Sign in

Planning Your Financial Future

William J. Lynott March 2010 issue of Skin Inc. magazine
writing on spreadsheet

Editor’s note: Information in this article is provided for educational and reference purposes only. It is not intended to provide specific advice or individual recommendations. Consult an accountant or tax advisor for advice regarding your particular situation.

Arguably, saving and investing for a comfortable retirement has never been more difficult and complex than it is these days. The breathtaking roller-coaster ride that began with the improbable stock market gains of the 1990s and ended with the economic meltdown that began in October 2007 has left many business owners and professionals agonizing about what to do next. Realistically, there are no simple answers.


One of the tried-and-true investing philosophies known as buy-and-hold—buying quality stocks and holding onto them during good times and bad—is no longer sacred in the minds of some financial advisors. “Not only is buy-and-hold dead, it was never alive,” says Matthew Tuttle, president of Tuttle Wealth Management in Stamford, Connecticut. “It worked from 1982 to 1999, but anything would have worked during that period.” And while there is no shortage of financial professionals in agreement with Tuttle, it’s also not difficult to find others who sharply disagree.

With no clear-cut consensus, it’s up to individuals to decide for themselves whether buy-and-hold makes sense in today’s economy. Fortunately, there are many other investment philosophies that still meet with near-unanimous approval from the pros.


Most financial advisors agree asset allocation and diversification are the most important keys to successful investing in any economy. Allocating your assets skillfully among the various classes of investments is more important than your selection of individual stocks or mutual funds, according to the pros.

So, what is the best asset allocation for you? Should you have 10% of your portfolio in stocks, or should it be 80% or 90%? What about the rest? Should you invest the balance in bonds and CDs, or should you stuff it under the mattress?

For an asset allocation calculator that will help with this decision, log on to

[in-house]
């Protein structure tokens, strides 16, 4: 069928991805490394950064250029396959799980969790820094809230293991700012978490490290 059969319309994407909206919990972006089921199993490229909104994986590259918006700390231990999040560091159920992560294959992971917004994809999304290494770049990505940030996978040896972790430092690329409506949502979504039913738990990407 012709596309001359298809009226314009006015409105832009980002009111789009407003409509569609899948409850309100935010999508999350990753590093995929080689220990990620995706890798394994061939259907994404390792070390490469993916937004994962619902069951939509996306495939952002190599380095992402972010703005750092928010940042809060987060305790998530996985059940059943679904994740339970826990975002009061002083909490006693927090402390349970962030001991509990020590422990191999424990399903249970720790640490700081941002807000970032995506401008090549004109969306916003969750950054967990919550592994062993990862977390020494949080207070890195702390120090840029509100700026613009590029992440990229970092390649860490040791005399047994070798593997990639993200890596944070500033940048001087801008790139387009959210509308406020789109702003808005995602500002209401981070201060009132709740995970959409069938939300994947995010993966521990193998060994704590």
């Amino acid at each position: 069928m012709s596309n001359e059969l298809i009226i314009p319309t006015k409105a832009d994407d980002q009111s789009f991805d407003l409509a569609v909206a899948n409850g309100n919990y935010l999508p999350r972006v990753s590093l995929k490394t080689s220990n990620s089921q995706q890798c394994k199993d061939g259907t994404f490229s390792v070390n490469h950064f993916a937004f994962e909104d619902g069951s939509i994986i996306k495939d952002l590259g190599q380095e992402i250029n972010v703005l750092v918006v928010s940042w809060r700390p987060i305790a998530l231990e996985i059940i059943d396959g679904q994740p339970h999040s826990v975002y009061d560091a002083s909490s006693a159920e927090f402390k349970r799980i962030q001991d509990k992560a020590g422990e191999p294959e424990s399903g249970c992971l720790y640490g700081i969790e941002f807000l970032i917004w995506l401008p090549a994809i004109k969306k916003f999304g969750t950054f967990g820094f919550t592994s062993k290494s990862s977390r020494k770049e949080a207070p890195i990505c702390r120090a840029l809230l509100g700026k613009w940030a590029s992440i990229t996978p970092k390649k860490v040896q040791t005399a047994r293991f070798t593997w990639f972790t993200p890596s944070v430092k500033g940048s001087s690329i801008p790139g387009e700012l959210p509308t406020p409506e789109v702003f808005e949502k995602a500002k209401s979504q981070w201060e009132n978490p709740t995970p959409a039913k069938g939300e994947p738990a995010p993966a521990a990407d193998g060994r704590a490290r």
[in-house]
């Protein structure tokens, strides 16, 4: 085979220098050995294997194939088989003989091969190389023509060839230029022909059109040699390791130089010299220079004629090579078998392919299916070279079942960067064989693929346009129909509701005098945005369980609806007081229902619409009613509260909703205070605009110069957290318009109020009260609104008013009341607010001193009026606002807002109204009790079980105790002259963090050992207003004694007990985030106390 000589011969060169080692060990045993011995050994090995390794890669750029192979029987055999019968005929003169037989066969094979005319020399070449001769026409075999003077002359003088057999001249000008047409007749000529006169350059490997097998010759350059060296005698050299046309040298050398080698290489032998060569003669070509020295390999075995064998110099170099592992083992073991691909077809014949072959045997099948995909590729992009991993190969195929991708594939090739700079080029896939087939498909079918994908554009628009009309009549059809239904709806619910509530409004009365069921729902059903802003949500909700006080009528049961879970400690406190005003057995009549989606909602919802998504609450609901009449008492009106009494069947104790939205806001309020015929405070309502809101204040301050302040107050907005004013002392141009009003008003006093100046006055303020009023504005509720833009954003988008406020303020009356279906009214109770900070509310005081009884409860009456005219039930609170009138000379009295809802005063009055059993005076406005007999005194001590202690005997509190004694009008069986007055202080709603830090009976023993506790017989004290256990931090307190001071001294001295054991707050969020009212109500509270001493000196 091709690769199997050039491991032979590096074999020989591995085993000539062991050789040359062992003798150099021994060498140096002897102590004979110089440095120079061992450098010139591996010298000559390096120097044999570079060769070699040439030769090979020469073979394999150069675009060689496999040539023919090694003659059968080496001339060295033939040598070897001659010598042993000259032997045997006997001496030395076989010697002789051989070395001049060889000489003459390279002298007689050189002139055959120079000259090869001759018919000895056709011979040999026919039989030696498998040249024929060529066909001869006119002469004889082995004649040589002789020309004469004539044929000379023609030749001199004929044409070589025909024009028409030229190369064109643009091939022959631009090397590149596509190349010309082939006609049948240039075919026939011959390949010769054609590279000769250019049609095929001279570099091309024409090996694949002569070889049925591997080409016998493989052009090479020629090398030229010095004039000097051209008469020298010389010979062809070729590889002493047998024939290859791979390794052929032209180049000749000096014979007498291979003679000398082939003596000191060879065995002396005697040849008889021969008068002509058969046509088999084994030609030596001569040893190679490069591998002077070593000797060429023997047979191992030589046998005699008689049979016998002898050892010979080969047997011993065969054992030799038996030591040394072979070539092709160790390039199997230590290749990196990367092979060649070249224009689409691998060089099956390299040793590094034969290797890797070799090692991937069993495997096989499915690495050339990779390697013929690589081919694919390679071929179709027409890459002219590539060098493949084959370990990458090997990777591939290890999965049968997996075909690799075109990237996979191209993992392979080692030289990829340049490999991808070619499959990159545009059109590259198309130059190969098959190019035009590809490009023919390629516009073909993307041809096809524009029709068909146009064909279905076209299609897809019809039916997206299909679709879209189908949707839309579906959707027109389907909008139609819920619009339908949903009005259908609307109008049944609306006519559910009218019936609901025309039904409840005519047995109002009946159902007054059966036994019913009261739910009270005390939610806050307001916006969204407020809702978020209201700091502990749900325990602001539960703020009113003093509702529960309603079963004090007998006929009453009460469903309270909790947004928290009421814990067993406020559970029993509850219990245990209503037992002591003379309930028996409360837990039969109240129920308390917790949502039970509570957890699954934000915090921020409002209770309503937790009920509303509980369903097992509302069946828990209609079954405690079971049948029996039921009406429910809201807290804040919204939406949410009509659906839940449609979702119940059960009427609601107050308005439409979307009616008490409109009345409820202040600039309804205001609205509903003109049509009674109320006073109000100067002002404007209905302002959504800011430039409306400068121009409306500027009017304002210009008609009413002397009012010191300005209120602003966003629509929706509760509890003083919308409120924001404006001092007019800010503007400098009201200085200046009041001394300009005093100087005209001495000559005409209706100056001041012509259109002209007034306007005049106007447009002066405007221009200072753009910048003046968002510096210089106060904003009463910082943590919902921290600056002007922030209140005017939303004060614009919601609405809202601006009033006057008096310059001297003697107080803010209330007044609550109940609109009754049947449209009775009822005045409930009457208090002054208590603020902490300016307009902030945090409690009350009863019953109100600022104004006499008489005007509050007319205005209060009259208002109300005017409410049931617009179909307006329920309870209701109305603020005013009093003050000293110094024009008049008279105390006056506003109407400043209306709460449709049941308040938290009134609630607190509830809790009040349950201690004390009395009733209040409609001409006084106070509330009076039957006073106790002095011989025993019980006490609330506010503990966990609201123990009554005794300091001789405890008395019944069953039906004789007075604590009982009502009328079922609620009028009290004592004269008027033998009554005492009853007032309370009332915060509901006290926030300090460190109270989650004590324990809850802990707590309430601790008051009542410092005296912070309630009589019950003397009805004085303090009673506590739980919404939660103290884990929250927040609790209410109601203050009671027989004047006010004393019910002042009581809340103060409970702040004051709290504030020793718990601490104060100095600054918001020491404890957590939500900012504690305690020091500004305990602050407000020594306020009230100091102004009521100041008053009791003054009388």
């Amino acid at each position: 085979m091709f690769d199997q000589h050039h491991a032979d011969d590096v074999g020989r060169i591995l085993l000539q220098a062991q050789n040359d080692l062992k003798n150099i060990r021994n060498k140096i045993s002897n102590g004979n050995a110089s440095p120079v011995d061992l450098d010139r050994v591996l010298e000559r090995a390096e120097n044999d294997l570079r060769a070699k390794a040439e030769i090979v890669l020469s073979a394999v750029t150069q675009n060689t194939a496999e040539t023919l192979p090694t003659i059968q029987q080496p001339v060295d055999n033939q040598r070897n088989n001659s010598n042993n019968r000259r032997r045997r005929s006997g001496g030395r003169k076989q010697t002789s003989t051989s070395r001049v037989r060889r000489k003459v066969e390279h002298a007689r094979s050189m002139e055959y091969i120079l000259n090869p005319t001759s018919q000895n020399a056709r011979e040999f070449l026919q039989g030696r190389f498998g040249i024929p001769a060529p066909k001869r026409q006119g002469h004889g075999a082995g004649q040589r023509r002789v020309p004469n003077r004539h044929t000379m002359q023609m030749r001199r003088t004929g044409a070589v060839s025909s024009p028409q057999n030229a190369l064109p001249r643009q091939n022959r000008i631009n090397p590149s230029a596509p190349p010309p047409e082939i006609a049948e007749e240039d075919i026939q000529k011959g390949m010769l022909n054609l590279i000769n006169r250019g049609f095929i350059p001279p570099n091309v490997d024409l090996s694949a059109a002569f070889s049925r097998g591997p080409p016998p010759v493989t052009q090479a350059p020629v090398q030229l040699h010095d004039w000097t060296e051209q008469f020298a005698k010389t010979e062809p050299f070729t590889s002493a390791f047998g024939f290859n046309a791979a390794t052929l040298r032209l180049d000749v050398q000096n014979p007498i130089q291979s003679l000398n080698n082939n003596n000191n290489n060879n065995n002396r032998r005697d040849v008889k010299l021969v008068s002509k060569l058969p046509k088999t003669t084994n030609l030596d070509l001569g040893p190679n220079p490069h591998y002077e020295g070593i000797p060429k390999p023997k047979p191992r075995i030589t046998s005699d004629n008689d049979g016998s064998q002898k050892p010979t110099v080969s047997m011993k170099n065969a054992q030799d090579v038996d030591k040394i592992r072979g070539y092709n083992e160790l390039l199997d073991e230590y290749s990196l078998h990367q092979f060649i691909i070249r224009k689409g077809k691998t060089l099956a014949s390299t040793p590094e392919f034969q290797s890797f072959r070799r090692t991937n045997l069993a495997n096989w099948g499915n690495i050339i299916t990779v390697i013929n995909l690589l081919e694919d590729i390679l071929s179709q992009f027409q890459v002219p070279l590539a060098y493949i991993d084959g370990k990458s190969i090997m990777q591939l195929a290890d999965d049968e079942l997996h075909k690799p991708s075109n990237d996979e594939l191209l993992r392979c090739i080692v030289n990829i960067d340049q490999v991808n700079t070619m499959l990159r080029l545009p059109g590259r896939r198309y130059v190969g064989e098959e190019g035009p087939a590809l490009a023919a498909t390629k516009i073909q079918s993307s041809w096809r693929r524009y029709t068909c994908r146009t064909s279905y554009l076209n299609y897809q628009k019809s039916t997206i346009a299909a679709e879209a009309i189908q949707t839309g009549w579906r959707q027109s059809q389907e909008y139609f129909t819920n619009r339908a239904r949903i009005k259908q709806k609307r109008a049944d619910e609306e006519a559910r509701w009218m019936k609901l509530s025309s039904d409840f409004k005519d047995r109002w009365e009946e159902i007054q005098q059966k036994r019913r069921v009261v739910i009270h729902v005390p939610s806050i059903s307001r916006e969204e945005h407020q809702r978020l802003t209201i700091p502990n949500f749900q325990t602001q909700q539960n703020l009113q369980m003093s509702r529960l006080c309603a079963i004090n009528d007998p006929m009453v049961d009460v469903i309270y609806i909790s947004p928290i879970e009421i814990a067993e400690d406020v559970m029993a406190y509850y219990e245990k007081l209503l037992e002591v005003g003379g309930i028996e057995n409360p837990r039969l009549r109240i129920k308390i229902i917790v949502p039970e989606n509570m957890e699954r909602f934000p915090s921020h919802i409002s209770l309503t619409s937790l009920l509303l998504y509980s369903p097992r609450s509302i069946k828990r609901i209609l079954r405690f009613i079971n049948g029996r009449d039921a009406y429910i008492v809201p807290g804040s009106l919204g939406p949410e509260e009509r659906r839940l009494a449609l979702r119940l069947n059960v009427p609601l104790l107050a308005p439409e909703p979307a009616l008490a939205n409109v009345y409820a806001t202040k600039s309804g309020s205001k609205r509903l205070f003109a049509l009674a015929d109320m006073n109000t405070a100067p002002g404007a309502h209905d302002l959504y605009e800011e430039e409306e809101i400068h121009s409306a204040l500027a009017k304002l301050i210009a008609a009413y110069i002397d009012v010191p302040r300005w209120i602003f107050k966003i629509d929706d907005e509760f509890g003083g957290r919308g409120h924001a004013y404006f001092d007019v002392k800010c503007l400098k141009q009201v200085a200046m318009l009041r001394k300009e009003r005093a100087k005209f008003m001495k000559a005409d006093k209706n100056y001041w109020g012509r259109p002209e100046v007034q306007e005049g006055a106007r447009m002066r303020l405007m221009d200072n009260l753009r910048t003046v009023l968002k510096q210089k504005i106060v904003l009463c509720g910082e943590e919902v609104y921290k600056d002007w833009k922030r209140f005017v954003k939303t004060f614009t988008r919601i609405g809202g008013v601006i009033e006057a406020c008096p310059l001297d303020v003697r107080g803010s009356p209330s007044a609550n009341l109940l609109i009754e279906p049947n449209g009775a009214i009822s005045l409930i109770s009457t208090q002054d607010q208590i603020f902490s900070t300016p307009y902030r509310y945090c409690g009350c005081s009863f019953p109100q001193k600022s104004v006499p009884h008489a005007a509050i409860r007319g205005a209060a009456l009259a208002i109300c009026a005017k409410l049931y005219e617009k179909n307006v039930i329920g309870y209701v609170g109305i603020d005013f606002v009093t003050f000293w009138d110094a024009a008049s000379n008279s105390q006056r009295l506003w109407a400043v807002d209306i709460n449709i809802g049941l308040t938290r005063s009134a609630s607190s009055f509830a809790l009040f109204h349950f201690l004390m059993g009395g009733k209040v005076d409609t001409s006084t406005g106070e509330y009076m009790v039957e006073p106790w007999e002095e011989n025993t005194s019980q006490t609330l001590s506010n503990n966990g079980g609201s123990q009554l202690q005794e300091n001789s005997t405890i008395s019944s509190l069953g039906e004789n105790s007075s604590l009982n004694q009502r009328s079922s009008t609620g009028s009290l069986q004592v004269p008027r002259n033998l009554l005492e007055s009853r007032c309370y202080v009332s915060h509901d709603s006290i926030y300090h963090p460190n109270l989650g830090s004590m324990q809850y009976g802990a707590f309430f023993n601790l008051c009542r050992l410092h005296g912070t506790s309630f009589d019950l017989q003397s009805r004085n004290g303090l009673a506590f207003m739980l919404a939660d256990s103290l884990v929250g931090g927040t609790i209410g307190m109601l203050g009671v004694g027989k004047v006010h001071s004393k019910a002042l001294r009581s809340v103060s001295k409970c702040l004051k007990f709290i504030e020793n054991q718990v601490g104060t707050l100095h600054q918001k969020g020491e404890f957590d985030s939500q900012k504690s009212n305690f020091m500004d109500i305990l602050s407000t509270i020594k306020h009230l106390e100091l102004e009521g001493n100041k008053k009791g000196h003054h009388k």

Once you’ve decided on the best asset allocation for your circumstances, it’s important to make adjustments at least once a year. As the prices of stocks in your portfolio fluctuate, the allocation ratio that you have established will change. If the total value of your stocks has risen, you may want to sell off some of them to restore your original ratios. If their value has dropped, shift more cash into equities to restore your formula. If your investment portfolio is largely within an IRA, 401(k) or other retirement plan, consider rebalancing it at least twice a year.


If at all possible, maximize your annual contribution to your 401(k) or other tax-deferred retirement account. Whether you’re self-employed or an employee, contributing the maximum allowable amount to your retirement accounts is an important step in setting yourself up for a comfortable and secure retirement.

At this writing, the maximum allowable contributions for 2010 have not been released. However, there are rumors that they may be slightly reduced from those of 2009. Should that happen, it will be the first time that contribution limits have been lowered.

Stick with your plan

“Creating a plan and sticking with it under all market conditions is the way to maximize your returns,” says Jordan Kimmel of Magnet Investing Group in New York. “One helpful technique in this regard is called dollar-cost-averaging—putting the same amount of money into equities or mutual funds at regular intervals regardless of swings in the market. That way, when prices are higher, you are buying fewer shares; when prices are lower, you are buying more shares. Dollar-cost-averaging is an effective way to minimize the effects of emotion in financial management.”

“It’s human nature to chase hot sectors that have already made a significant move,” says certified financial planner Greg Womack of Edmond, Oklahoma. “It’s also natural to panic and sell out when everyone else is doing the same. While it may seem natural, it’s not the smart thing to do. It’s important to have an investment strategy and stick to it. If it’s in the headlines and everyone else is doing it, you’re probably too late anyway.”

Never trade on margin

It seemed like such a wonderful idea, or so they thought back in 1929: Put up just a small percentage of the money you need to buy a hot stock and let your broker lend you the balance of the purchase price. Then, when the price goes up, sell the stock, pay off your loan from the broker and pocket the profit. With that kind of leverage, a rising stock market could make you rich beyond your dreams.

But what if the price of the stock goes down, in which case the broker may demand immediate payment of your loan? Now you have stock worth less than what you paid for it and a huge loan you must pay off. This is exactly what has happened throughout the years to more investors than you could count.

When you buy a stock and pay for it in full, the most you can possibly lose is your original investment, even if the price of the stock falls to zero, which is highly unlikely. When you buy on margin, your potential loss is literally unlimited—a scenario that has wreaked financial destruction for many an investor.

Smart planning

As that old chestnut goes: The more things change, the more they stay the same. According to the most successful financial pros such as Warren Buffet, the world’s richest investor, common sense remains the best investment philosophy of all. So keeping your head about you when creating financial plans for the future is really some of the best advice you can follow.